• Safety checks: Entry is made into premises to ensure that people inside are not in danger or in need of medical assistance, with evidence of criminal activity observed incidentally to the safety check; and
  • Search incident to arrest: A suspect and the suspect's immediate surroundings are searched at the time the suspect is arrested.

See also


  1. ^ "Intelligence Techniques." Intelligence in the War of Independence. Central Intelligence Agency, 2007. [1]
  2. ^ "Warrantless FBI Electronic Surveillance". AARC. Assassination Archives and Research Center. Retrieved November 20, 2018.
  3. ^ "Paul Wolf Archive". Church Committee: NATIONAL SECURITY AGENCY SURVEILLANCE AFFECTING AMERICANS. Retrieved May 14, 2006.
  4. ^ a b "National Security Archive at George Washington University". Wiretap Debate Déjà Vu. Retrieved February 4, 2006.
  5. ^ a b "Princeton University". The OTA Legacy. Retrieved May 14, 2006.
  6. ^ "National Security Archive" (PDF). Electronic Surveillance and Civil Liberties. Retrieved May 14, 2006.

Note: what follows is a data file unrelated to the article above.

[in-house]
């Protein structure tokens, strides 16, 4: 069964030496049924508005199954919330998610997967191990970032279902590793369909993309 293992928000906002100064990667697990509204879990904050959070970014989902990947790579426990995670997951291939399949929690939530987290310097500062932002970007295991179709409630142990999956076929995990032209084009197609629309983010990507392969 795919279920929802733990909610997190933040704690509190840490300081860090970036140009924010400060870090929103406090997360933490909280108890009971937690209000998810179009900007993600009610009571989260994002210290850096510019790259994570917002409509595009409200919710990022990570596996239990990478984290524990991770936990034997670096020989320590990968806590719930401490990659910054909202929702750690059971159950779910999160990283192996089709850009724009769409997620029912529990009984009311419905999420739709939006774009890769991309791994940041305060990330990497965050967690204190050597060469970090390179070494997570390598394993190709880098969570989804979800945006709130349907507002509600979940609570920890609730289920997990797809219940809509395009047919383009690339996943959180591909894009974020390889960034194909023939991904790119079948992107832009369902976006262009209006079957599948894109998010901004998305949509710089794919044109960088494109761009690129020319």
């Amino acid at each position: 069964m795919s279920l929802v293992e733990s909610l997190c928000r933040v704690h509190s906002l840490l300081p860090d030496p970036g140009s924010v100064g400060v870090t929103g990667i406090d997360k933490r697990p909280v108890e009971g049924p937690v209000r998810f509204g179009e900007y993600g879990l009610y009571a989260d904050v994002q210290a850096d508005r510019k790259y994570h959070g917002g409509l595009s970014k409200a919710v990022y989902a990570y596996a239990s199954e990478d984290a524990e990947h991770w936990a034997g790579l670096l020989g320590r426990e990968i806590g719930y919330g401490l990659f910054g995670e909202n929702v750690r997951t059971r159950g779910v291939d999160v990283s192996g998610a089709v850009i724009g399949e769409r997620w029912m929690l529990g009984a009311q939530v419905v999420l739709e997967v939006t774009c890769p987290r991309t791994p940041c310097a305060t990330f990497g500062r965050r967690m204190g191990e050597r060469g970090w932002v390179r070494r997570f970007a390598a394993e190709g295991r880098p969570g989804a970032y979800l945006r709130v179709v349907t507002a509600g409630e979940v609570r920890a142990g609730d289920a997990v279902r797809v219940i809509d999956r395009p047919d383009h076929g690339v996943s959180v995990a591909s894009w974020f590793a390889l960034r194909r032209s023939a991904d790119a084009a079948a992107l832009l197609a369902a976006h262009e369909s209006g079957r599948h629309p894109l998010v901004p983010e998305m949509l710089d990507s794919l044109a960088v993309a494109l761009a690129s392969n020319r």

7. ^ York, Byron (December 20, 2005). "Clinton Claimed Authority to Order No-Warrant Searches – Does anyone remember that?". National Review Online.
  8. ^ James Risen, Eric Lichtblau (December 16, 2005). "Bush Lets U.S. Spy on Callers Without Courts". The New York Times.
  9. ^ "Prepared Statement of Hon. Alberto R. Gonzales, Attorney General of the United States". February 6, 2006. Archived from the original on December 13, 2007.
  10. ^ NSA has massive database of Americans' phone callsUSA Today, May 11, 2006.
  11. ^ Hold the PhoneNewsweek, May 22, 2006.
  12. ^ Data on Phone Calls Monitored[dead link]Washington Post, May 12, 2006
  13. ^ In re: Sealed Case No. 02-001, 310 F.3d 717 (United States Foreign Intelligence Surveillance Court of Review 2002).
  14. ^ "Foreign Intelligence Surveillance Court of Review Opinion".
  15. ^ United States v. U.S. District Court (Keith), 407 U.S. 297, 322 (1972).
This page was last edited on 18 February 2024, at 18:48